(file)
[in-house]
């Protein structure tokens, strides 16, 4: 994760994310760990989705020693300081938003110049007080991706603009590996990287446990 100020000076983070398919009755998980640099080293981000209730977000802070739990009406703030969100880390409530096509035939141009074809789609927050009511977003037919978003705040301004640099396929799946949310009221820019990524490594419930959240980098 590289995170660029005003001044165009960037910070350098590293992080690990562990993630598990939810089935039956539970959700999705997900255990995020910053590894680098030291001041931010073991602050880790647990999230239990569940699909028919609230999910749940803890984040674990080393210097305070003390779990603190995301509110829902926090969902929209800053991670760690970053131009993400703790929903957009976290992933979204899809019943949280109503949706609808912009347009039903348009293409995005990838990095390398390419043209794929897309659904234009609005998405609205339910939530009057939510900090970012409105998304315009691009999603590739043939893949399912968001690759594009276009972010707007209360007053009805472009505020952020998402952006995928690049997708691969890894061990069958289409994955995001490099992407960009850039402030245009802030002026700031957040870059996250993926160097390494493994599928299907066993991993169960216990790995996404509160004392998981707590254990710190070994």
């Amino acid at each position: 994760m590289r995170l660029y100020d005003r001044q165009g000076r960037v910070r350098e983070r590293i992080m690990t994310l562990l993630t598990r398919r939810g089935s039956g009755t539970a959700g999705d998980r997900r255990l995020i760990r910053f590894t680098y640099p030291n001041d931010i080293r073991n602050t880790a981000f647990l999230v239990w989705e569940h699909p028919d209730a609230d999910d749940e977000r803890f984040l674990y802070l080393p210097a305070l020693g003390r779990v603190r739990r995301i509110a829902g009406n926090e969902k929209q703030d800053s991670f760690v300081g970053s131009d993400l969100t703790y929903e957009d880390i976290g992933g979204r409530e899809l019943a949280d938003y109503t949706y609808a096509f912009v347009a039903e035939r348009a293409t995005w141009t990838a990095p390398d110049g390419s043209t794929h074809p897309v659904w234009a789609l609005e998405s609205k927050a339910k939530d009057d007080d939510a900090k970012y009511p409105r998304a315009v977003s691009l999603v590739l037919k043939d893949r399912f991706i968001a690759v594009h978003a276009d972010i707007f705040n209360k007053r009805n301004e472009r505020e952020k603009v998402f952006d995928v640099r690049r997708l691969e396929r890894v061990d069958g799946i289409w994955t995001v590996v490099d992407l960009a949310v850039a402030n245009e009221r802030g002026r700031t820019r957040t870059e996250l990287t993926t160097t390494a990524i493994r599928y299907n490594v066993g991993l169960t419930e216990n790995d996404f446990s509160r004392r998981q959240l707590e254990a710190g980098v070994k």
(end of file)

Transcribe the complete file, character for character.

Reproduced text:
[in-house]
């Protein structure tokens, strides 16, 4: 994760994310760990989705020693300081938003110049007080991706603009590996990287446990 100020000076983070398919009755998980640099080293981000209730977000802070739990009406703030969100880390409530096509035939141009074809789609927050009511977003037919978003705040301004640099396929799946949310009221820019990524490594419930959240980098 590289995170660029005003001044165009960037910070350098590293992080690990562990993630598990939810089935039956539970959700999705997900255990995020910053590894680098030291001041931010073991602050880790647990999230239990569940699909028919609230999910749940803890984040674990080393210097305070003390779990603190995301509110829902926090969902929209800053991670760690970053131009993400703790929903957009976290992933979204899809019943949280109503949706609808912009347009039903348009293409995005990838990095390398390419043209794929897309659904234009609005998405609205339910939530009057939510900090970012409105998304315009691009999603590739043939893949399912968001690759594009276009972010707007209360007053009805472009505020952020998402952006995928690049997708691969890894061990069958289409994955995001490099992407960009850039402030245009802030002026700031957040870059996250993926160097390494493994599928299907066993991993169960216990790995996404509160004392998981707590254990710190070994």
């Amino acid at each position: 994760m590289r995170l660029y100020d005003r001044q165009g000076r960037v910070r350098e983070r590293i992080m690990t994310l562990l993630t598990r398919r939810g089935s039956g009755t539970a959700g999705d998980r997900r255990l995020i760990r910053f590894t680098y640099p030291n001041d931010i080293r073991n602050t880790a981000f647990l999230v239990w989705e569940h699909p028919d209730a609230d999910d749940e977000r803890f984040l674990y802070l080393p210097a305070l020693g003390r779990v603190r739990r995301i509110a829902g009406n926090e969902k929209q703030d800053s991670f760690v300081g970053s131009d993400l969100t703790y929903e957009d880390i976290g992933g979204r409530e899809l019943a949280d938003y109503t949706y609808a096509f912009v347009a039903e035939r348009a293409t995005w141009t990838a990095p390398d110049g390419s043209t794929h074809p897309v659904w234009a789609l609005e998405s609205k927050a339910k939530d009057d007080d939510a900090k970012y009511p409105r998304a315009v977003s691009l999603v590739l037919k043939d893949r399912f991706i968001a690759v594009h978003a276009d972010i707007f705040n209360k007053r009805n301004e472009r505020e952020k603009v998402f952006d995928v640099r690049r997708l691969e396929r890894v061990d069958g799946i289409w994955t995001v590996v490099d992407l960009a949310v850039a402030n245009e009221r802030g002026r700031t820019r957040t870059e996250l990287t993926t160097t390494a990524i493994r599928y299907n490594v066993g991993l169960t419930e216990n790995d996404f446990s509160r004392r998981q959240l707590e254990a710190g980098v070994k």